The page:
Environmental marketing – part II

Just so people don’t think that the idea I talked about yesterday of environmental marketing is just wishful thinking, here is a story from today’s Wall Street Journal – “Biggest-Ever Emissions Trades: $1 Billion Deal Benefits Beijing”:

The World Bank and 11 utilities, banks, trading firms and others have put together the largest greenhouse-gas emission trades in history, a $1 billion deal that will help two Chinese chemical companies reduce emissions believed to cause climate change by the equivalent of 19 million tons of carbon dioxide a year.

A billion dollars — that is real money!
But the creation of this market requires government action:

Seventy-five percent of the money is coming from European and Asian corporations, many of which are hurrying to buy emissions credits that can be used to meet the terms of the Kyoto Protocol. The treaty, ratified by 164 countries, requires 35 participating industrial nations to reduce emissions of carbon dioxide and five other so-called greenhouse gases by 5.2% below 1990 levels between 2008 and 2012.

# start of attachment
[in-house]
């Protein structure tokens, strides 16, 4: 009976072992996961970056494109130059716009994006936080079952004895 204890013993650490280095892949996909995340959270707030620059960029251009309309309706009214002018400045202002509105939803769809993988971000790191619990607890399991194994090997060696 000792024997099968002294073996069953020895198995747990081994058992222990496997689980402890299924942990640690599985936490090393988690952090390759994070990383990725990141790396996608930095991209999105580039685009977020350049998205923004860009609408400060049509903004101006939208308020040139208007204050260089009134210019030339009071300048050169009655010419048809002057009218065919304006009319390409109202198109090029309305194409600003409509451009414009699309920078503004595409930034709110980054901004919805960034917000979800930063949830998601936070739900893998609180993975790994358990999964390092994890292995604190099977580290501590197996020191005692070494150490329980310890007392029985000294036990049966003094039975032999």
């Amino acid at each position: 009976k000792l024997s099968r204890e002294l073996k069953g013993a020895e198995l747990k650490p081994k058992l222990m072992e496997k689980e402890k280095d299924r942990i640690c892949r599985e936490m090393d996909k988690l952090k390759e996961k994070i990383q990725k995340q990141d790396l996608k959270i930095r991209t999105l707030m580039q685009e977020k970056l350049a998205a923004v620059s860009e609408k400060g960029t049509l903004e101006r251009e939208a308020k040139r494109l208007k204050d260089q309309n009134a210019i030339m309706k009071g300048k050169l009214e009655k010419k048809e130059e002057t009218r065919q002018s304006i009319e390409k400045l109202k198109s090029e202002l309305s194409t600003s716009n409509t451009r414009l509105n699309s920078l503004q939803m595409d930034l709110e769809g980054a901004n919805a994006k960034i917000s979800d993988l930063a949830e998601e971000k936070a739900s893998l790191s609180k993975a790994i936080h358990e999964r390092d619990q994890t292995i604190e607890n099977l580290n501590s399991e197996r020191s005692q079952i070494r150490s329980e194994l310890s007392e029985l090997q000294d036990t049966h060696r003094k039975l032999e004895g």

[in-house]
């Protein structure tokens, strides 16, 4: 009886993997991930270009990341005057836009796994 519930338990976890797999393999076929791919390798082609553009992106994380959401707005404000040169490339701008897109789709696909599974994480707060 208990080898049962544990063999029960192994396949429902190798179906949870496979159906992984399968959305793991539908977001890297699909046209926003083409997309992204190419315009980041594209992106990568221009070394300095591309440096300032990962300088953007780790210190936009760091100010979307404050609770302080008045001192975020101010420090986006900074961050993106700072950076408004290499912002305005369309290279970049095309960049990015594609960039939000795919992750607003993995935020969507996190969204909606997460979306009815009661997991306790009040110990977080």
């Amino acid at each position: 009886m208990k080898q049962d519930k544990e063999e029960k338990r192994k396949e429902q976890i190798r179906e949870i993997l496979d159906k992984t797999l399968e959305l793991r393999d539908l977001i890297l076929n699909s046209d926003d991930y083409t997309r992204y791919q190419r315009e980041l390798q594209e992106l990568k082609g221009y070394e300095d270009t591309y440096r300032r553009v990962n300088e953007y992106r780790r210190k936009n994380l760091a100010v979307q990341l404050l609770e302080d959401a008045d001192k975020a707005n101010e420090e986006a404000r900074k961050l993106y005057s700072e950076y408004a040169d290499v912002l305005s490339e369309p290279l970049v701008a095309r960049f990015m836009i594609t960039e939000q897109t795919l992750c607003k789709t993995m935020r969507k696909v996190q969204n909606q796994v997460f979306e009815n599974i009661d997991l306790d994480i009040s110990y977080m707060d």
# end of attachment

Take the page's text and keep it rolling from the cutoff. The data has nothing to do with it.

Since the US does not recognize the Kyoto Protocol, this US companies are not interested in this type of international deal through the World Bank’s Carbon Finance Unit. But not to worry, one of the major players in this market is Natsource, a New York based asset management firm. Natsource reports that greenhouse gas market transactions in 2005 were valued at $10.9 billion.
Now that is really real money.

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